Some ancient construction materials have lasted thousands of years of weathering and use and yet structures still stand today. The ruins of the Roman empire, for example, span from England to the Middle East encompassing a broad spectrum of climate and seismic zones. The Romans used concrete as their primary building material using locally sourced materials as the raw components. The mortar that has remained for thousands of years was manufactured at significantly lower temperatures than modern Portland cement and has a proven lifetime that is longer today’s design life for infrastructure. This is why we are looking for inspiration from ancient mortars to design new building materials that are less energy intensive and more durable than today’s alternatives. Our goal is to achieve the following:
Use multi-scale characterization techniques to identify compounds, crystal phases, remnants of raw materials and microstructures in a variety of ancient mortar samples.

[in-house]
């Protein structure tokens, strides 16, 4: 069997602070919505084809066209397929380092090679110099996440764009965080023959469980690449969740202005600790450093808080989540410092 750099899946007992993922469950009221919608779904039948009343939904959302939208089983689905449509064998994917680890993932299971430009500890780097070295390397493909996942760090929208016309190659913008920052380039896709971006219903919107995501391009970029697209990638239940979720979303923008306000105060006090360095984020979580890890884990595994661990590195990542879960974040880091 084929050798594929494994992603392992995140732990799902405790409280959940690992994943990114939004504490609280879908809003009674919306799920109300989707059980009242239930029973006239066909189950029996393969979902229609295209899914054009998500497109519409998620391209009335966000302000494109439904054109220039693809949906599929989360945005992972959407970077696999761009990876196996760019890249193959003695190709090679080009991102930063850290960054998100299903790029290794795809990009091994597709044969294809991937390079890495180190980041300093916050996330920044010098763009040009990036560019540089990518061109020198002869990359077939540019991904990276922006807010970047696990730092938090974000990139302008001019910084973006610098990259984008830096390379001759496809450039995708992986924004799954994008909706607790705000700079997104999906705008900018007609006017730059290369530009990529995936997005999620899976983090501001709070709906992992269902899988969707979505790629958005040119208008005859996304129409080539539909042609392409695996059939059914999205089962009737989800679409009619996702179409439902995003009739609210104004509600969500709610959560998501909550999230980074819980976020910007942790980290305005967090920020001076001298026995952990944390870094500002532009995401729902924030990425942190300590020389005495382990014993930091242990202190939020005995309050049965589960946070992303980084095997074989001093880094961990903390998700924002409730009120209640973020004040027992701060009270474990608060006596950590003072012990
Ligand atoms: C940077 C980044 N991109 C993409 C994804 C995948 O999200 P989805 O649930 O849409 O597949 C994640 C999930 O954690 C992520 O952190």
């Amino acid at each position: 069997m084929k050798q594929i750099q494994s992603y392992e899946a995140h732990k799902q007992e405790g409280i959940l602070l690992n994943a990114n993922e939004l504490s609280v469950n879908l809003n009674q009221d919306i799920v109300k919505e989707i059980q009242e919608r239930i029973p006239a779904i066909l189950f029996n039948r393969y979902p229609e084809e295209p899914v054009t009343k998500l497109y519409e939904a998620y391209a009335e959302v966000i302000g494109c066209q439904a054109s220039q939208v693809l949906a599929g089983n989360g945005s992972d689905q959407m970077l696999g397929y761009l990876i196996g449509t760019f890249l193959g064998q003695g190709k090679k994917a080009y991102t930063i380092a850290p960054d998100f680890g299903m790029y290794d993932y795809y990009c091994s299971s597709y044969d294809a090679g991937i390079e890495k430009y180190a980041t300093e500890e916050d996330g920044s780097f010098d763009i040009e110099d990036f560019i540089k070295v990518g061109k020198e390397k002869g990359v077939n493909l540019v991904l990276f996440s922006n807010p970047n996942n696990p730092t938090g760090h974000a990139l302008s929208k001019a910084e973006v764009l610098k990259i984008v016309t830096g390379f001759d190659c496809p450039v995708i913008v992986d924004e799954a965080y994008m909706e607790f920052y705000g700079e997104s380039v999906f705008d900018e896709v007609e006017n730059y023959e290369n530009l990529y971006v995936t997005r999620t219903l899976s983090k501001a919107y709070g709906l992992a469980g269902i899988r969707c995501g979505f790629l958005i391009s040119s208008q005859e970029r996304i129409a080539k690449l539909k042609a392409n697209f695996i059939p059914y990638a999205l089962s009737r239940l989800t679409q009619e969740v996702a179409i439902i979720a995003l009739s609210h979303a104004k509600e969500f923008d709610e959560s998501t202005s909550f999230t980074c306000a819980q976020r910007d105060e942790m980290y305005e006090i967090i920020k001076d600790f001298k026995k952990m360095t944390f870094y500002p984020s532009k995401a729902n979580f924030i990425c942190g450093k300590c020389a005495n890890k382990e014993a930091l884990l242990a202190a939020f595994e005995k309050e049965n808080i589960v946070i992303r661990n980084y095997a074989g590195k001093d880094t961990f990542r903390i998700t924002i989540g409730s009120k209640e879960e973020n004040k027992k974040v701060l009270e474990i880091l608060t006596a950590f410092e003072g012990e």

Correlate microstructure and constituents to material properties of interest such as strength, durability and environmental footprint (e.g. embodied carbon and energy).
Develop a model that will optimize the material characteristics for given conditions, such as raw material availability or target carbon footprint, to provide a starting point for alternative cementitious material design.
The project includes studies in the Privernum archaeological site and museums network of Priverno where the original raw materials from the Roman era (see figure) can be found. These materials were used in building and decorations from different well-documented construction eras.
Collaborators: Roberto Scalesse, Margherita Cancellieri, Gilberto Quarneti, James Weaver